In this week, we will add more behavioural processes in simulating human choice behaviour. After doing an exercise with adding habitual behaviour, we will show an integrated model being used to simulate a real case.

    • Using integrated models to simulate real social issues

      In this activity we will further explore integrated models and try to use them to simulate real social issues.

    • Course conclusion

      In these steps we wrap up the course.

When would you like to start?

Start straight away and join a global classroom of learners. If the course hasn’t started yet you’ll see the future date listed below.

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Learning on this course

On every step of the course you can meet other learners, share your ideas and join in with active discussions in the comments.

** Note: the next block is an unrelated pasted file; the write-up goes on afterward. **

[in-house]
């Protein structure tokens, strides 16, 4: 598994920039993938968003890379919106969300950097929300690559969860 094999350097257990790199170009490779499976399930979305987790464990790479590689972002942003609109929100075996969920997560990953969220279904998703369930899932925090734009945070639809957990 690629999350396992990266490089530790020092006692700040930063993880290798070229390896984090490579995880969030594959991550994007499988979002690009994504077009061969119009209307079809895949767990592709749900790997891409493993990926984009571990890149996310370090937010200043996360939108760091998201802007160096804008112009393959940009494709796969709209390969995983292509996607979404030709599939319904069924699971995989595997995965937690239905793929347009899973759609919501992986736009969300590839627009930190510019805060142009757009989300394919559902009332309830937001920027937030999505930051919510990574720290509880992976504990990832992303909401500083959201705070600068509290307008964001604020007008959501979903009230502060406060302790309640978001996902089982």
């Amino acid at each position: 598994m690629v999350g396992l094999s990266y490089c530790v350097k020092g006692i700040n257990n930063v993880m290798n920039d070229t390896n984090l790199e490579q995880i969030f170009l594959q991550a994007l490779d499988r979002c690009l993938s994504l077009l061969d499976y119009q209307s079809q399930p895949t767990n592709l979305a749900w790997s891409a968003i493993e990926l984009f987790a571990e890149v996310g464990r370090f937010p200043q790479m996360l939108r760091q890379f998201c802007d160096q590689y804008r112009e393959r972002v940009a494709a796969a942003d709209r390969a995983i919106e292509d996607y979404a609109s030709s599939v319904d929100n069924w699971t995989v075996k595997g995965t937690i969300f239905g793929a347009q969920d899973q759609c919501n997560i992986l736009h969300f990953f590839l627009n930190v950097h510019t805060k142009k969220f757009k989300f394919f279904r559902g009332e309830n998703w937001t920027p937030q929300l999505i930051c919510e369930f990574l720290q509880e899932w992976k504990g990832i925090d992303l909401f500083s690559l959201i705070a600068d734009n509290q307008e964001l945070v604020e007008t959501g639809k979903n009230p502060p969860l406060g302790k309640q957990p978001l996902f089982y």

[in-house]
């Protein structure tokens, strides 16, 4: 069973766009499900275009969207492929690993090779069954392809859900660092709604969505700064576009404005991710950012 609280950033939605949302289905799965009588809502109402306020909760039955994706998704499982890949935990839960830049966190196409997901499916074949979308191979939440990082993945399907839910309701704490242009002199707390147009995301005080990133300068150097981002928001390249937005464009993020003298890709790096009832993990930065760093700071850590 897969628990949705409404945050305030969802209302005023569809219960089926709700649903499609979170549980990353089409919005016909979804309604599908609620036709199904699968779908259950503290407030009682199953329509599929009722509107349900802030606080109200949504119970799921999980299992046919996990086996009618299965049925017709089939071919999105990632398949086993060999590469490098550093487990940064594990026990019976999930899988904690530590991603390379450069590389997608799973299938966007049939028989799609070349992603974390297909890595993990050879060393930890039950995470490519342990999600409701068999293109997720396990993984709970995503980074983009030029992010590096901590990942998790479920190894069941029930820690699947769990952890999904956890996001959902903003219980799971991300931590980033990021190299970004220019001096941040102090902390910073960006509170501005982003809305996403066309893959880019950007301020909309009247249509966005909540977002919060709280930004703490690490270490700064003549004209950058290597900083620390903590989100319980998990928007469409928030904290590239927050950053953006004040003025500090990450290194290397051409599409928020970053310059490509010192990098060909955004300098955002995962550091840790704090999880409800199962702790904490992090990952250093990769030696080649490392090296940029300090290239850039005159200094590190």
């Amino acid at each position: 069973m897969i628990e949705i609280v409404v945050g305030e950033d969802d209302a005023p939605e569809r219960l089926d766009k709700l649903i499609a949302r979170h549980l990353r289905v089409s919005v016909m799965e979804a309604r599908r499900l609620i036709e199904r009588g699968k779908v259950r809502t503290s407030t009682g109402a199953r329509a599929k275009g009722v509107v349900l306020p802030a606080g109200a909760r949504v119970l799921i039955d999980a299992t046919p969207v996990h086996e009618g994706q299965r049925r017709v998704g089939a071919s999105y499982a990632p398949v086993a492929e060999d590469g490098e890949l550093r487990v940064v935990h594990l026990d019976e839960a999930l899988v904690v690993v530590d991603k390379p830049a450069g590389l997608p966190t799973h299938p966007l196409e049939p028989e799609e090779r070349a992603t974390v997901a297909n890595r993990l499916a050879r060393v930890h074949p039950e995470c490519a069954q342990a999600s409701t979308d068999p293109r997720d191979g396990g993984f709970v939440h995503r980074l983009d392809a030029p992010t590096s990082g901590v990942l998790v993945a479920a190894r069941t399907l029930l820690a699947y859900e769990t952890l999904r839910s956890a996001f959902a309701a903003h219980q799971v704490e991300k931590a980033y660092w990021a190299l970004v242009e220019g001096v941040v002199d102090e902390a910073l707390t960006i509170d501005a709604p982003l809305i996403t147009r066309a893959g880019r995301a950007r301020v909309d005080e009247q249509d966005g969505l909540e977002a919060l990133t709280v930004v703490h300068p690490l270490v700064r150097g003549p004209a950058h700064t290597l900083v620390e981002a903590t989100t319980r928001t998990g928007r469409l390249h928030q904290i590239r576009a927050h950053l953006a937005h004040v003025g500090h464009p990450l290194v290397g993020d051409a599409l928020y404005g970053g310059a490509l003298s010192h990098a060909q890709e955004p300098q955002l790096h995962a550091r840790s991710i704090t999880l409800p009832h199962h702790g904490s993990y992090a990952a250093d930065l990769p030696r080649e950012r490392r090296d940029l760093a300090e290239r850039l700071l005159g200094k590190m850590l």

What will you achieve?

By the end of the course, you‘ll be able to...

  • Explain how humans make decisions, according to classic and more contemporary theories on human decision making from different disciplines: economics, psychology and sociology.
  • Explain how the environment and societal clues can shape choices and the other way around.
  • Apply a simple algorithm / model describing a decision process in a chosen situation.
  • Experiment with different individual decision processes and their impact on the social level.
  • Debate the need for accurate representation of individual choice and decision behaviour when analysing social phenomena.
  • Identify which human behaviour has been included in a (computational) model.

Who is the course for?

This course is designed for anyone interested in how people make choices in daily life and in the usability of computer simulations to better understand these processes.

You could be a professional advising large groups of people (eg for a vaccination campaign), someone supporting decision making in complex environments (eg a doctor or financial advisor), or someone who wants to influence people’s choices (eg policy-makers and marketers).